Graham Reid | | 3 min read
By consensus the idealism of the 60s was dealt two fatal blows in late '69: the first in August when the victims of Charles Manson's murderous family started turning up in flash Hollywood homes; then at the Rolling Stones' free concert at Altamont in December when Hells Angels took control of the crowd by means of billiard cues and blades.
In a world of peace, flowers and waterbeds the bad guys didn't care - they just went about their filthy business as usual.
Then the war in Vietnam escalated, there were riots, and America was a society riven from within. A new and more cynical era was emerging which would rattle the cage of Amerika.
As Plato said, "When the mode of the music changes the walls of the city shake." Jefferson Airplane went from "feed your head" to "up against the wall motherfucker" in just three years.
By the early 70s a lot of music was soaked in anger and disillusionment. Much like his countrymen in the Band, Neil Young from Canada had a mainline into American folk with an outsider's view of the "Great Society" which President Lyndon Johnson had envisioned in a more optimistic '64.
Young's late-60s songs had their dark corners but mostly favoured plaintive folk (and folk-rock with Buffalo Springfield), but as the decade turned Young was plugged in with ramshackle band Crazy Horse and making much more disturbing sounds.
Those threads have run parallel ever since, despite his digressions into country, big band and rockabilly in the 80s, and a court case when his frustrated record label, Geffen, tried to sue for making "unrepresentative" music.
The man who briefly became "the godfather of grunge" for his noisy Live Rust ('79) and Weld ('91) celebrated his 50th year by recording with Pearl Jam on the oceanic, guitar-driven Mirror Ball in '95.
Young's career has defied simplistic characterisation - his Greendale album of 2003 was a song cycle about a fictional family - and damn difficult to follow sometimes.
The unavailability of some interesting albums has been annoying, the most notable being On the Beach of '74, a nihilistic and ragged album where he directly addressed the cynical, dark times.
On the thrilling and evil Revolution Blues he adopted the persona of madman Manson (whom he had met briefly) and offered some couplets which nailed down the coffin lid on 60s idealism: "I see bloody fountains and 10 million dune buggies coming down the mountain, I hear that Laurel Canyon is full of famous stars . . . but I hate them worse than lepers and I kill them in their cars."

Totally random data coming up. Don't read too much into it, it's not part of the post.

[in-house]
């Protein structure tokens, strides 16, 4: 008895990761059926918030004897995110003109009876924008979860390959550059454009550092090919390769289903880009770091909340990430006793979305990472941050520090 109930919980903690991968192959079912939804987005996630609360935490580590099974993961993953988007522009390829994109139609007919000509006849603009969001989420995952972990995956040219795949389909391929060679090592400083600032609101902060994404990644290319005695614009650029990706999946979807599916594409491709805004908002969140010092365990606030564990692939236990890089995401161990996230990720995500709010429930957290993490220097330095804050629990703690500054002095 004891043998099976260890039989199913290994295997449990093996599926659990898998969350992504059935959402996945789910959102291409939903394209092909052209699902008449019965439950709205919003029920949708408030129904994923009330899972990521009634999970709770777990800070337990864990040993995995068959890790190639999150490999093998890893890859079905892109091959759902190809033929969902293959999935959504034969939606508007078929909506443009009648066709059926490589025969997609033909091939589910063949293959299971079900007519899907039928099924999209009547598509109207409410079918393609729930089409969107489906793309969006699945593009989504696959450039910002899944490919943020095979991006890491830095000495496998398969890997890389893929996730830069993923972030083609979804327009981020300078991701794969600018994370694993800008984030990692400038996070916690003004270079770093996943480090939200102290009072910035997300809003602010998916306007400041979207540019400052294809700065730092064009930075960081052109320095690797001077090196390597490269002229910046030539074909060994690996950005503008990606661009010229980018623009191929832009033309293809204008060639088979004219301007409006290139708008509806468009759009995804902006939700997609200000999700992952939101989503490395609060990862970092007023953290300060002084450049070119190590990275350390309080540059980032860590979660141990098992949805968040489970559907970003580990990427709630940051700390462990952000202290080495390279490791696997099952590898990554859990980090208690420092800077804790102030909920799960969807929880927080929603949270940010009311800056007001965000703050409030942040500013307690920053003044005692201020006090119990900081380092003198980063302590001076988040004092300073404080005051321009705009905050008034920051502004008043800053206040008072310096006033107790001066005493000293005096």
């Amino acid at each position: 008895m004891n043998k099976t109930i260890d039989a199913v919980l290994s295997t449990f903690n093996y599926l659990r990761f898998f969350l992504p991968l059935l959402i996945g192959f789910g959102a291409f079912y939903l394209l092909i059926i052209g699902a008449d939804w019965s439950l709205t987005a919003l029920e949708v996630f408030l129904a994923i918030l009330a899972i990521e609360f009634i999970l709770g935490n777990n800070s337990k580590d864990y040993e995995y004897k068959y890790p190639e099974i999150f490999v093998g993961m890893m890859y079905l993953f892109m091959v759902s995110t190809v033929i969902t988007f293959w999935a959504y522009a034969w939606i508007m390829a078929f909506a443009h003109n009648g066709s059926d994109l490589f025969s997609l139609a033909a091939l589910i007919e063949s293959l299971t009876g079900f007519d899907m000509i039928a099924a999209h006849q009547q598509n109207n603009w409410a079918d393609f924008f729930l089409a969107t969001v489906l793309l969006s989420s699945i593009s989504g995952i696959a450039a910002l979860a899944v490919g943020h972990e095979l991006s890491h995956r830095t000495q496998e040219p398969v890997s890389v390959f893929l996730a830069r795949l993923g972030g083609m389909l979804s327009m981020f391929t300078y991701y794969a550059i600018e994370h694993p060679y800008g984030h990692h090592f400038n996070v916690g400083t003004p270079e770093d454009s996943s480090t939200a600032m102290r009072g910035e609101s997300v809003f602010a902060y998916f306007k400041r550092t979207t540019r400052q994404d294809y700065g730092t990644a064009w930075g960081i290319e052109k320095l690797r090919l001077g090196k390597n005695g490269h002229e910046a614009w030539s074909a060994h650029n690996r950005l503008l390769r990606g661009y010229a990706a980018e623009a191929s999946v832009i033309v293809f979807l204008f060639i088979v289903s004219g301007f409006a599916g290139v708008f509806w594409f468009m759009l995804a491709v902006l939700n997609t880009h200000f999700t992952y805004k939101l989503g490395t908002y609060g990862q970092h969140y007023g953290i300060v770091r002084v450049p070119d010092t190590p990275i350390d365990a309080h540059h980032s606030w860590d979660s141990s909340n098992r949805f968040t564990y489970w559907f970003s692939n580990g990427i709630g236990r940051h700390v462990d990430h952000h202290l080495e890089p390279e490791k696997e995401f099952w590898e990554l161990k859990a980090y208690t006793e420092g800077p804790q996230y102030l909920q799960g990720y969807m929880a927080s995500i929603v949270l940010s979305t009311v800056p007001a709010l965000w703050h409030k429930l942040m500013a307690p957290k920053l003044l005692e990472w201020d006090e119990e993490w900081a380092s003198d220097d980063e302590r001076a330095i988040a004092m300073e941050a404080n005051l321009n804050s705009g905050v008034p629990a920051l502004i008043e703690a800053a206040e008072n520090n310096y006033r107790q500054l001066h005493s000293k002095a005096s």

Young sounds as if he means every word, which must have troubled his pals in the Canyon such as Joni Mitchell.
On the Beach was out of print since its release but was one of four albums issued on CD for the first time in 2003, but you didn’t come to it for the digital remastering. It remained a raw, sometimes poorly recorded affair - which only adds to its grim allure.
Released instead of Tonight's the Night (an album saturated in the deaths of two friends from heroin) it was hardly the chipper alternative: Young sings in that quavering, stretched and sometimes cracking voice of America's greed for oil (the still topical Vampire Blues), his ambivalence and disillusion with being famous (the title track), and his soon-to-be ex-wife actress Carrie Snodgrass (the unnerving Motion Pictures). The brief Walk On and See the Sky About Rain are the most user-friendly - and the skeletal and sometimes working-draft instrumentation (the Band's rhythm section and David Crosby on Revolution Blues) make for an even more unsettling ennui. It is a slightly scary, vinegar-tasting album even now.
"Back in the old folkie days the air was magic when we played," he sings on the nine-minute Ambulance Blues. It leads to "you're all just pissing in the wind, you don't know but you are", which aptly encapsulated his mood.
Thirty years later On the Beach remains a high point in his career and a minor classic.
Unfortunately the same can't be said of the others in the CD reissue which put On the Beach into context and also revealed the erratic nature of his output.
American Stars'n'Bars ('77) could boast the sterling, rock monument Like A Hurricane with its stuttering guitar work but the rest is mostly Nashville-styled country rock. It's not unpleasant - Hold Back the Tears is bitter-sweet and Will to Love is a subtle beauty although the premise of a salmon swimming upstream being a metaphor for the dangers of love might be hard to grasp. But the titles alone of The Old Country Waltz, Saddle up the Palomino and Homegrown speak volumes about their ordinariness.
While Hawks and Doves ('80) opens with the lovely Little Wing and the eerie Old Homestead (which recalls some of his best folk-country songs) it's largely downhill from there in a collection of journeyman country and folk tunes. And Re-ac-tor ('81) is a mishmash of mule-headed rockist throwaways you feel insulted by.
Tellingly, the much misunderstood electro-rock of Trans the following year was his last for Warners. Together these two albums should have been a warning to Geffen. If Warners had sued after Re-ac-tor (careless disregard for art, possibly?) you might have been on their side.
But as the dyspeptic, unnerving brilliance of On the Beach proved, Young's particular genius can invite you into an emotional shadowland and sometimes - as in this case, when the mode of his music changed - capture the raw tenor of the times.
For other articles on Neil Young at Elsewhere go here.
These Essential Elsewhere pages deliberately point to albums which you might not have thought of, or have even heard . . .
But they might just open a door into a new kind of music, or an artist you didn't know of.
Or someone you may have thought was just plain boring.
But here is the way into a new/interesting/different music . . .
The deep end won't be out of your depth . . .